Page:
Historical Architecture of Grosse Pointe – From Traditional to Contemporary – The Prized Work of Wallace Frost

When you hear the name Wallace Frost, do you think – prolific architect, colleague of Albert Kahn, and a diverse and richly talented individual – well, Mr. Frost was all of the above.

Wallace Frost designed over 40 homes in and around Birmingham Michigan. Despite working predominantly on the west side he also designed at least 10 significant homes in Grosse Pointe (that we know of).

Frost was born 1892 in Uniontown, Pennsylvania. He studied at the University of Pennsylvania under Paul Cret, a French-born Philadelphia architect and industrial designer. During World War I Frost was located in Washington D.C at the Naval Air Force base designing hangers for military instillations. While he was there he met Albert Kahn. According to research on Wikipedia Kahn frequently travelled to Washington for consultations about architectural projects for the government during this era.

Kahn had a great admiration for Frost’s work, and he asked Frost to join him in Michigan after the war. Frost took Kahn up on his offer and he moved to this area in 1919, settling in Birmingham in 1921. The two men worked closely together in Kahn’s office. It is reported they collaborated on some of Kahn’s most prominent projects, including the Detroit Public Library, the Fisher Building and The Edsel and Eleanor Ford house.

In 1926 Wallace Frost set up his own architectural firm, focusing on residential projects in around the suburbs of Detroit. His work developed several key characteristics, he became associated with creating midsize cottage style houses, with exquisite detailing, elegant woodwork, an abundance of light with a mix of Italian, French and English architectural influences. It is reported many people who lived in one of his homes often called them “Wally” houses” – This included one of Michigan’s most expensive mansions (in 2013) located at 3950 Franklin Road in Bloomfield Township, and a superb home in Palmer Woods.

1350 Wellesley built in 1928 Palmer Woods Historic District Detroit, MI_detroityes

1350 Wellesley, Palmer Woods – Courtesy of Detroityes.com

Between 1932 and 1933 Frost left Michigan and travelled to Europe, working predominantly in Florence, Italy. On his return to the United States, he moved to Southern California, where his traditional style of architecture underwent a complete transformation to a Californian modern style, which included his own large home in the Montecito Valley, near Santa Barbara. You couldn’t get two more diverse styles.

In 1939 he returned to Birmingham, MI, where he would practice until 1961. With him he brought his new modern architectural approach, which is evident in two of his houses in Grosse Pointe. He also designed a spectacular home in Orchard Lake Drive, in Bloomfield Township, one of only a handful of contemporary house’s he designed in Michigan. This also included a contemporary ranch-style home – in 1957 – for Howard and Letha Sober who donated it to the state in 1969, becoming the Michigan Governor’s Mansion. Wallace Frost died in 1962.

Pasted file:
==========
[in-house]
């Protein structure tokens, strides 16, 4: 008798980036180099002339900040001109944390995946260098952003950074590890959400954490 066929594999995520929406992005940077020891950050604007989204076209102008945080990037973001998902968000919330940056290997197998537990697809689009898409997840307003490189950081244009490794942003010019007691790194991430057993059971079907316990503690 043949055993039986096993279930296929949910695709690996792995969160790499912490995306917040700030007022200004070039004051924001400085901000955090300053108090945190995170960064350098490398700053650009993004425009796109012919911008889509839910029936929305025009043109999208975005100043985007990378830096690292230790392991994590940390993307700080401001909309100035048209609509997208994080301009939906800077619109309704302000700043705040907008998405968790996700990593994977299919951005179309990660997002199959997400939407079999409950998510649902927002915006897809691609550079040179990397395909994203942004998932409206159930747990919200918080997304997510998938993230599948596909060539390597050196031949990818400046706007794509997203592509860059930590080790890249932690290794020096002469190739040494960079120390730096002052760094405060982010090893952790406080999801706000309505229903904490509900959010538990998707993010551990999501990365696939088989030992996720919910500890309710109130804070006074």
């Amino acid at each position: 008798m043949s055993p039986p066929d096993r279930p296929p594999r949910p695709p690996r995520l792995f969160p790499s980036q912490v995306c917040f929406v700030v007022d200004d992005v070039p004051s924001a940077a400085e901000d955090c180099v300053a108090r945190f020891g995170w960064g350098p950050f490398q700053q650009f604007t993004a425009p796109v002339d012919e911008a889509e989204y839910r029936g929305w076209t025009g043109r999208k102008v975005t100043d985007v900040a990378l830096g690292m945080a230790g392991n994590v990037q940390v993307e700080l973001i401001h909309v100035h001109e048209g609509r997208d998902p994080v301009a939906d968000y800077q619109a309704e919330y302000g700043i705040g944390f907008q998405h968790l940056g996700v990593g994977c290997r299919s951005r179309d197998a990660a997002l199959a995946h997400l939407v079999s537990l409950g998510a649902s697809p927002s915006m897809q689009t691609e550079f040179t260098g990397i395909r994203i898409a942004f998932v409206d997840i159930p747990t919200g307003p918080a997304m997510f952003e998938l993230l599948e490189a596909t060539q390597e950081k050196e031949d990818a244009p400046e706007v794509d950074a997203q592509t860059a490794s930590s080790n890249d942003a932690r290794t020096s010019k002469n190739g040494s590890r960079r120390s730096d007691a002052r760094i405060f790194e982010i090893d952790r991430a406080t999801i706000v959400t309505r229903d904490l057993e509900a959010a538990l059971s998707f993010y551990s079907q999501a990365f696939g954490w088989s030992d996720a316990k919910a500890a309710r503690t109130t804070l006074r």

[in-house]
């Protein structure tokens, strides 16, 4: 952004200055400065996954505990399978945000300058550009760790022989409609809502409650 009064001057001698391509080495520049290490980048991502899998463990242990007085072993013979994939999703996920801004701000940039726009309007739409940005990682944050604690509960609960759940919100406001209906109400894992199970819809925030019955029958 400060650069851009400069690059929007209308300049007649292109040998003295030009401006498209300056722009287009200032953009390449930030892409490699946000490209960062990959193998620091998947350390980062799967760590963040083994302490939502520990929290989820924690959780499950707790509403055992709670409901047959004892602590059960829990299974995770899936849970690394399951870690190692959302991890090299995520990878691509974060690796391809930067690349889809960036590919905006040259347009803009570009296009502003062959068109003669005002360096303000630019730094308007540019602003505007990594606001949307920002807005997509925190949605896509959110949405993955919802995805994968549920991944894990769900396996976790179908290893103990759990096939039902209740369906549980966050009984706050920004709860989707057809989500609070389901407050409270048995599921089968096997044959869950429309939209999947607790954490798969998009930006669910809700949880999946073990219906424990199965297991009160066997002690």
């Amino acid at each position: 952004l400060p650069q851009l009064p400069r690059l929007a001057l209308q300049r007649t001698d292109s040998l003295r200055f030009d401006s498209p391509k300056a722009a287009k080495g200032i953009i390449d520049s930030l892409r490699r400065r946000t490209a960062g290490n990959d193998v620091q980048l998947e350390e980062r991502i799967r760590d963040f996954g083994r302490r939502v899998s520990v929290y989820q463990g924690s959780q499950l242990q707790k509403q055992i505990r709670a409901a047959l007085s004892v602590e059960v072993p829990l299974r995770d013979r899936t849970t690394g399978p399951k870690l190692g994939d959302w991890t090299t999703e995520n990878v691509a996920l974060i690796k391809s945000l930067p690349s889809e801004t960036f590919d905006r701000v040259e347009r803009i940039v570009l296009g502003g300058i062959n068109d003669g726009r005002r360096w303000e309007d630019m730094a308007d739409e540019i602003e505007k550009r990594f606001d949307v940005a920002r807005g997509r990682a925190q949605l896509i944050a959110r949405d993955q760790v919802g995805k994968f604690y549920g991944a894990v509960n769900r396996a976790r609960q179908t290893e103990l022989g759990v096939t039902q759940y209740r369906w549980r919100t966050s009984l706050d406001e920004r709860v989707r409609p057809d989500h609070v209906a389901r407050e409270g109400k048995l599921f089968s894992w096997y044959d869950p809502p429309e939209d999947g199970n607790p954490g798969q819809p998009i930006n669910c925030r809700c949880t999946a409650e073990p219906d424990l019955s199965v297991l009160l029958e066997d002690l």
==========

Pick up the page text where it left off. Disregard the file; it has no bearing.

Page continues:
Governors Mansion – Courtesy of Wikipedia.com

The Grosse Pointe Houses

During his career Wallace Frost contributed several wonderful homes to the Grosse Pointe community. Some of his work here veered towards the larger end of the scale with two lake front mansions on Jefferson, yet also included several smaller residences in Grosse Pointe Farms


42 Hendrie Lane – Grosse Pointe Farms – 4,635 sq ft

242 Lewiston – Grosse Pointe Farms – 4,500 sq ft

16632 East Jefferson – Grosse Pointe Park – 6,683 sq ft

Situated on nearly one acre of land, this home has eight bedrooms, nine baths, a working elevator and a third floor, which is over 1500 sq ft.


41 Hendrie Lane – Grosse Pointe Farms – 5,490 sq ft
Edward B. Caulkins House

157 Moross – Grosse Pointe Farms – 4,000 sq ft

15324 Windmill Pointe – Grosse Pointe Park – 9,931 sq ft
Ross W. Judson House – founder of Continental Motors Corporation. This is Frost’s largest home in Grosse Pointe. Situated on the lake it is believed this home sits on the original site of the Windmill.

16628 East Jefferson – Grosse Pointe Park – 8,974 sq ft
Julian P. Bowen House. The French Normandy home is arguably Frost’s most noted work in Grosse Pointe


75 Vendome – Grosse Pointe Farms – 4,582 sq ft

1954 and 1955 – Post California period

515 Lake Shore – Grosse Pointe Shore – 8,532 sq ft

280 Vincennes – Grosse Pointe Farms – 4,600 sq ft

The Wallace Frost homes around Michigan have been described as prized finds, and we would certainly agree with that.

*Photos courtesy of the Higbie Maxon Agney archives unless stated.


Written by Katie Doelle
© 2015 Katie Doelle